Following this operation, the regions immediately surrounding each of the above specular reflectance regions are identified. The input to this operation is the logical image array mask, m1', from step 94. The operations of morphological dilation 96 and logical pixel-by-pixel subtraction 97 are applied. These result in a logical image array, m2, with only the areas surrounding the specular reflectance regions identified.

For each surround region location in m2, the average pixel value of the corresponding reflectance image is computed in operation 98. This value is then added to the output of a random number generator to generate a series of signal values for each specular reflectance region. The number of random numbers is the same as the number of pixels for each region, m1. The pixel values for each specular reflectance region are then replaced by the set of values for each surrounding region. Thus, each region will have an average value of its surrounding area with the addition of a random texture. This procedure, 98, can also be described using the following steps written as pseudo-code

 {n1, m1} = sets of pixel locations and corresponding values in m1
 {n2, m2 }= sets of surround locations and corresponding values in m2
 n = number of contiguous regions
 k = a constant
 % For each region
 For i = 1 to n
 num = length(n1(i))
 % Generate random texture fluctuations
 % rand is a random number generator
 tex = k*rand(num, mean = 0)
 % Compute surrounding (back-scattered data) value
 mean2 = mean( w*m2( n2(i) ) )
 % Replace specular reflectance values with back-scattered data
 % plus texture
 w( n1(i) ) = mean2 + tex
 end
 % indicates comment about operation on next line
Note that if k=0, no texture signal is added. The output of step 90 is an
image with the specular reflectance reduced or removed. This image
data is the spectral reflectance compensated color corrected reflectance
image, or simply called the back-scattered reflectance image, since it
has the specular reflectance component removed.

The next step in the image processing is the spatial registering of the reflectance (w) and fluorescence (b) images. This can be done using a two-dimensional correlation method (W. K. Pratt, Digital Image Processing, John Wiley and Sons, New York, pp. 562-566, 1978.), if it is assumed that only a translation correction is needed (and not rotation, etc.). Step 110 shows the procedure. Referring to FIG. 4, first calculate the cross-correlation matrix for the two image data arrays 111,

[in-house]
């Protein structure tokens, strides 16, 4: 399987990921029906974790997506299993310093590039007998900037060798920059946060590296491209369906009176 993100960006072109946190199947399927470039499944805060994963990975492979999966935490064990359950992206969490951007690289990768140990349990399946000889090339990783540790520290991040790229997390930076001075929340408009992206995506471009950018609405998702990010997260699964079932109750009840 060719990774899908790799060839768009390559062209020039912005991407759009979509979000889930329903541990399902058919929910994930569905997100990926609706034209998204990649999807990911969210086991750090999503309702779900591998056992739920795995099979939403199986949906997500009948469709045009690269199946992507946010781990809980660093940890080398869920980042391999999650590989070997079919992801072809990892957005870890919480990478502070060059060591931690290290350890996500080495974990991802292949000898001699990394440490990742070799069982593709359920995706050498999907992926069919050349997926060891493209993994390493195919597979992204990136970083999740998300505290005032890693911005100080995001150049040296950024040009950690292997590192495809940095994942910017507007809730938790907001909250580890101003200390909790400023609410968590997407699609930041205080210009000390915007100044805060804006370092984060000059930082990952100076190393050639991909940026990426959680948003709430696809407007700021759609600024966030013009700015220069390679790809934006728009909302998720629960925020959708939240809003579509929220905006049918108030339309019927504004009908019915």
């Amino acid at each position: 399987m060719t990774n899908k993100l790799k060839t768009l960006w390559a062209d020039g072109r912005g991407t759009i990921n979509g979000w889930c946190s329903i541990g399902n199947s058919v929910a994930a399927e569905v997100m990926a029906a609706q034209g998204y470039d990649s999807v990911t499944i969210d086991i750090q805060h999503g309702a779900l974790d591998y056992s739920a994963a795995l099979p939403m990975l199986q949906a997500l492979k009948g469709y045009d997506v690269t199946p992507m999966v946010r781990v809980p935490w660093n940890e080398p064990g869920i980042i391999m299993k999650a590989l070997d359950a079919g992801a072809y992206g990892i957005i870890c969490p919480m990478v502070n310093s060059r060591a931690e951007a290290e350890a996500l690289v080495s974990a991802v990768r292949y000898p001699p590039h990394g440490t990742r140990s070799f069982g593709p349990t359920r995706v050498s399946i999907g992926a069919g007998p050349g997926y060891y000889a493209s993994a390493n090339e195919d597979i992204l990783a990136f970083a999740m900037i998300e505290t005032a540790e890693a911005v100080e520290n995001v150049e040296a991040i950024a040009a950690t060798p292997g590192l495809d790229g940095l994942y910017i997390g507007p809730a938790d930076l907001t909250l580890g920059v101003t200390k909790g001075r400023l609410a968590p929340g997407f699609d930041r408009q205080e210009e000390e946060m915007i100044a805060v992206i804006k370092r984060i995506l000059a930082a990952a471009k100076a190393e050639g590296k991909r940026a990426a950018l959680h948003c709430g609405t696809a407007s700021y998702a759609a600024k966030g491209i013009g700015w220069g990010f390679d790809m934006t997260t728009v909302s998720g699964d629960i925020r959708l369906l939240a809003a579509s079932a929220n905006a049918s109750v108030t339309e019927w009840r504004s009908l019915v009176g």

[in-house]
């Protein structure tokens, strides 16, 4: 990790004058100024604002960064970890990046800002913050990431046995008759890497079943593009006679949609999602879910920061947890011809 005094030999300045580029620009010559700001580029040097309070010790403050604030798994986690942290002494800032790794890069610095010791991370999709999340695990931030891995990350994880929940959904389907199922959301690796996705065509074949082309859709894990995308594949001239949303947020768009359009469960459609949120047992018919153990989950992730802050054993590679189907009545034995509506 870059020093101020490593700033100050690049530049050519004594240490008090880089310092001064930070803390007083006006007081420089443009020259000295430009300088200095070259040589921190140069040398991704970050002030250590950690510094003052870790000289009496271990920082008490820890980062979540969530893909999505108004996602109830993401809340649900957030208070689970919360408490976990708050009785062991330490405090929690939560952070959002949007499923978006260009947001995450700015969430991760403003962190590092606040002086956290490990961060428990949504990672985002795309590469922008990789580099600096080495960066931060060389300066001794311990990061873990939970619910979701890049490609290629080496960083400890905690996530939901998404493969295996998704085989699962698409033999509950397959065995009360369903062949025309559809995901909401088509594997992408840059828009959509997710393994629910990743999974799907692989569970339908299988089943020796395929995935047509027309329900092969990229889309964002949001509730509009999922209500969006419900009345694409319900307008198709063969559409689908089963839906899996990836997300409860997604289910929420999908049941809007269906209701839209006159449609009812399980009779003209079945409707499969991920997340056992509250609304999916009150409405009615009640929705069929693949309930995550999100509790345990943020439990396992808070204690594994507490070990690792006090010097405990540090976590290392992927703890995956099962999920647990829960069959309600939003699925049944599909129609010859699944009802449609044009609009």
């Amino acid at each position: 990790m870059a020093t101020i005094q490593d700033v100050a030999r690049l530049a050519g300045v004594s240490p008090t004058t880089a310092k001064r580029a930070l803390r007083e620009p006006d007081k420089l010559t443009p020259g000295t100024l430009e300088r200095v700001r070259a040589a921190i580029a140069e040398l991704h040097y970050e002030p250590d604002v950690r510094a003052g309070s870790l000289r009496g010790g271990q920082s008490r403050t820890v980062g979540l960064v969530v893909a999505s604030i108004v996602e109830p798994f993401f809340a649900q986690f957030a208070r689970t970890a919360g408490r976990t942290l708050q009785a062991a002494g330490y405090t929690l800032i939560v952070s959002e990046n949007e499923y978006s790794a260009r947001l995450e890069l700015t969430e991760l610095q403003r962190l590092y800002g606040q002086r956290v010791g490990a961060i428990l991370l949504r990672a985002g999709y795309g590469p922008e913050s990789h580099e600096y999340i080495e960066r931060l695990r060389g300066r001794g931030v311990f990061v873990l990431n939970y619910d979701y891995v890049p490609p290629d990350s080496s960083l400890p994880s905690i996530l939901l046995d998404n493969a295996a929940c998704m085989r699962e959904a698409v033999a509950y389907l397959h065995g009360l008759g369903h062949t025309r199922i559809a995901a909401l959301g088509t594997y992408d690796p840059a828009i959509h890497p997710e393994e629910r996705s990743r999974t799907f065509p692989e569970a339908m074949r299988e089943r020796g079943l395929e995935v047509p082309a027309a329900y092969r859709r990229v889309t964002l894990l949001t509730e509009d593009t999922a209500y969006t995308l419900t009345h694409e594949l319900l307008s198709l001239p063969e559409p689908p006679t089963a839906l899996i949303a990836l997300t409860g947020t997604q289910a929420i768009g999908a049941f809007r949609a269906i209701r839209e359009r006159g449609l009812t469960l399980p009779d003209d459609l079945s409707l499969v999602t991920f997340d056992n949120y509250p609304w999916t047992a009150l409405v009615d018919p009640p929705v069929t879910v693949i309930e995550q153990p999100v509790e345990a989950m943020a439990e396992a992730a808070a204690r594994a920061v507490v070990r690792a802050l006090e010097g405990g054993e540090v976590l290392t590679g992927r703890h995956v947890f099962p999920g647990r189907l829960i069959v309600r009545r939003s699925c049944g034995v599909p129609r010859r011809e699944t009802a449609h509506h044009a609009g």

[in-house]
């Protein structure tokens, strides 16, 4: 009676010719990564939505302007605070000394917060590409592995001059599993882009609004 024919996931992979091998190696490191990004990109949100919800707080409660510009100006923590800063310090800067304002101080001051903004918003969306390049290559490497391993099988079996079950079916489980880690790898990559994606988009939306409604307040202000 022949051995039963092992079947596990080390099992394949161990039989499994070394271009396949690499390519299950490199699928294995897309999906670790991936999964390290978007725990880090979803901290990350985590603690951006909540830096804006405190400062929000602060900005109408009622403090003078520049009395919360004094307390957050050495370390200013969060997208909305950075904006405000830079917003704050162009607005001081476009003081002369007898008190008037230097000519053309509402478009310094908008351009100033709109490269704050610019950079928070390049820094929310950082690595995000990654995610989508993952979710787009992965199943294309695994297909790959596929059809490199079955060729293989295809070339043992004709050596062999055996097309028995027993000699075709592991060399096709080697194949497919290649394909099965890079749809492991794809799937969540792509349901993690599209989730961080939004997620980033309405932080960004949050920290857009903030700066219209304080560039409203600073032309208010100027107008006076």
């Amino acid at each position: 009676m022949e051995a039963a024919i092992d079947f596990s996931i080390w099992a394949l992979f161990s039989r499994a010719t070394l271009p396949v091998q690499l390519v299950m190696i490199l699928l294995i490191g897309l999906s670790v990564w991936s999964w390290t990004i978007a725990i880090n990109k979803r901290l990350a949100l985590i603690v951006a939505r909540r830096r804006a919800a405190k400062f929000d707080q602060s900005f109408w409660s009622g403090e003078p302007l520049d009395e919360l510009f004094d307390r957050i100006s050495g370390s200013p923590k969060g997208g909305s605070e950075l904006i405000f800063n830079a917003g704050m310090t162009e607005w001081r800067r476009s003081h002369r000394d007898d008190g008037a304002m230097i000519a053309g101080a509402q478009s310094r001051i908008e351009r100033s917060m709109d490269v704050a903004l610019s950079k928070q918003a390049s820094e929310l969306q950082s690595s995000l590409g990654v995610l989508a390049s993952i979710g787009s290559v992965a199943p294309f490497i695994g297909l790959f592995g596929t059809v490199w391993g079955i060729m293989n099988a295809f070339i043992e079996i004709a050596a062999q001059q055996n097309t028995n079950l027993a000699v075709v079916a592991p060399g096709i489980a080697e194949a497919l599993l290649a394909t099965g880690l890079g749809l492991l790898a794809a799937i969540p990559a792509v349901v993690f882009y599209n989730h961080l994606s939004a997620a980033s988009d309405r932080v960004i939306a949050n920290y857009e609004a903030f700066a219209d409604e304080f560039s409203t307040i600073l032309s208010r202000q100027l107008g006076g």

c ( l , m ) = 1 ( N - l ) ( M - m ) i = 1 N - l j = 1 M - m w ( i , j ) b ( i - l , j - m ) - w _ b _
where w is the back-scattered reflectance image array and b is the fluorescence image array, and

w _ = 1 NM i = 1 N j = 1 M w ( i , j ) , b _ = 1 NM i = 1 N j = 1 M b ( i , j )
N and M can be either the dimensions of the image data arrays, in pixels, or of corresponding cropped sections thereof. The number of pixels in each direction that two image data array are offset by is found from the location of the maximum of the array c 112. Array b is shifted in the opposite direction in step 114. The result is a shifted fluorescence image data array, F, 115 that is registered with the back-scattered reflectance image data array R.

As described earlier the processing of the modified image data uses both the reflectance and fluorescence image data to generate a final image that can be used to identify carious areas of the tooth. There are a number of alternative processing methods for combining the reflectance and fluorescence image data, step 120, to form the diagnostic image, 52. In one embodiment, this image processing performs the following operation to form the diagnostic image, D, for each pixel:
D=(m*(F value −o))((n*(R value −p)  (1)
where m and n are suitable multipliers (positive coefficients), o and p are constants (positive, negative or zero), and Fvalue and Rvalue are the code values obtained from fluorescence and reflectance image data, respectively. Note that if both o and p are zero, this operation becomes identical to that described by Equation (1) of commonly-assigned U.S. patent application Ser. No. 11/262,869, by Wong et al.

Alternatively, the modified image data could be combined using one-dimensional look-up table (LUT) operations, common in image processing. A LUT operation invokes a discrete signal mapping using a vector. For each pixel location in an input image, the signal value is used as the index into the LUT vector. The value of the LUT vector at that index value is then stored into a modified image, corresponding to the current location in the input image array. Thus equation (1) could written as,
D=(LUTF[(F value −o)])LUTR[(R value −p)]  (2)
where LUTF and LUTR are vectors, typically of length K, where K is the number of possible discrete levels that Fvalue and Rvalue can take on. If the LUT arrays include the transformation due to the values o and p, then Equation (2) is,
D=(LUTF[(F value)])LUTR[(R value)]  (3)